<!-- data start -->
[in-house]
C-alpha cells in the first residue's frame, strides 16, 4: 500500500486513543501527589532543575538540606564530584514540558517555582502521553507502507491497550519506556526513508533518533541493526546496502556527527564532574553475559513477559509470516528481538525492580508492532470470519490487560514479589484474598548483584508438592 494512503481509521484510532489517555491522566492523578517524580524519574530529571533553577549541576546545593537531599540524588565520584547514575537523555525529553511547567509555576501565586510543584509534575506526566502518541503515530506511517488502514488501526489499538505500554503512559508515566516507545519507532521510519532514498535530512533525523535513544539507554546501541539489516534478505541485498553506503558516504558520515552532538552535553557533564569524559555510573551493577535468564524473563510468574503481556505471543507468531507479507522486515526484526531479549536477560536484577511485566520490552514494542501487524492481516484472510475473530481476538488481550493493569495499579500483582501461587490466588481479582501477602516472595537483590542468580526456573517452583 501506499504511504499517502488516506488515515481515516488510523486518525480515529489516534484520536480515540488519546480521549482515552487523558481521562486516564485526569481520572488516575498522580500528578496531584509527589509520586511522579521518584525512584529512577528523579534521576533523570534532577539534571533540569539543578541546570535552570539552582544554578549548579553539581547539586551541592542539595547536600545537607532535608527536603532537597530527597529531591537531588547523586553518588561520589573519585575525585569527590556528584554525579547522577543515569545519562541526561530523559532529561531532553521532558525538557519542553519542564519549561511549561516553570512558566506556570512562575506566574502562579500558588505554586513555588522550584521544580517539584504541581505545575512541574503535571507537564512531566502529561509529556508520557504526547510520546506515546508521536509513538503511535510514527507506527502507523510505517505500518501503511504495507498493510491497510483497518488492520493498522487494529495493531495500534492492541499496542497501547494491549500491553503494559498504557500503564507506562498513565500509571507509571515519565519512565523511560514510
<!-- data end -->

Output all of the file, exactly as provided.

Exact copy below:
[in-house]
C-alpha cells in the first residue's frame, strides 16, 4: 500500500486513543501527589532543575538540606564530584514540558517555582502521553507502507491497550519506556526513508533518533541493526546496502556527527564532574553475559513477559509470516528481538525492580508492532470470519490487560514479589484474598548483584508438592 494512503481509521484510532489517555491522566492523578517524580524519574530529571533553577549541576546545593537531599540524588565520584547514575537523555525529553511547567509555576501565586510543584509534575506526566502518541503515530506511517488502514488501526489499538505500554503512559508515566516507545519507532521510519532514498535530512533525523535513544539507554546501541539489516534478505541485498553506503558516504558520515552532538552535553557533564569524559555510573551493577535468564524473563510468574503481556505471543507468531507479507522486515526484526531479549536477560536484577511485566520490552514494542501487524492481516484472510475473530481476538488481550493493569495499579500483582501461587490466588481479582501477602516472595537483590542468580526456573517452583 501506499504511504499517502488516506488515515481515516488510523486518525480515529489516534484520536480515540488519546480521549482515552487523558481521562486516564485526569481520572488516575498522580500528578496531584509527589509520586511522579521518584525512584529512577528523579534521576533523570534532577539534571533540569539543578541546570535552570539552582544554578549548579553539581547539586551541592542539595547536600545537607532535608527536603532537597530527597529531591537531588547523586553518588561520589573519585575525585569527590556528584554525579547522577543515569545519562541526561530523559532529561531532553521532558525538557519542553519542564519549561511549561516553570512558566506556570512562575506566574502562579500558588505554586513555588522550584521544580517539584504541581505545575512541574503535571507537564512531566502529561509529556508520557504526547510520546506515546508521536509513538503511535510514527507506527502507523510505517505500518501503511504495507498493510491497510483497518488492520493498522487494529495493531495500534492492541499496542497501547494491549500491553503494559498504557500503564507506562498513565500509571507509571515519565519512565523511560514510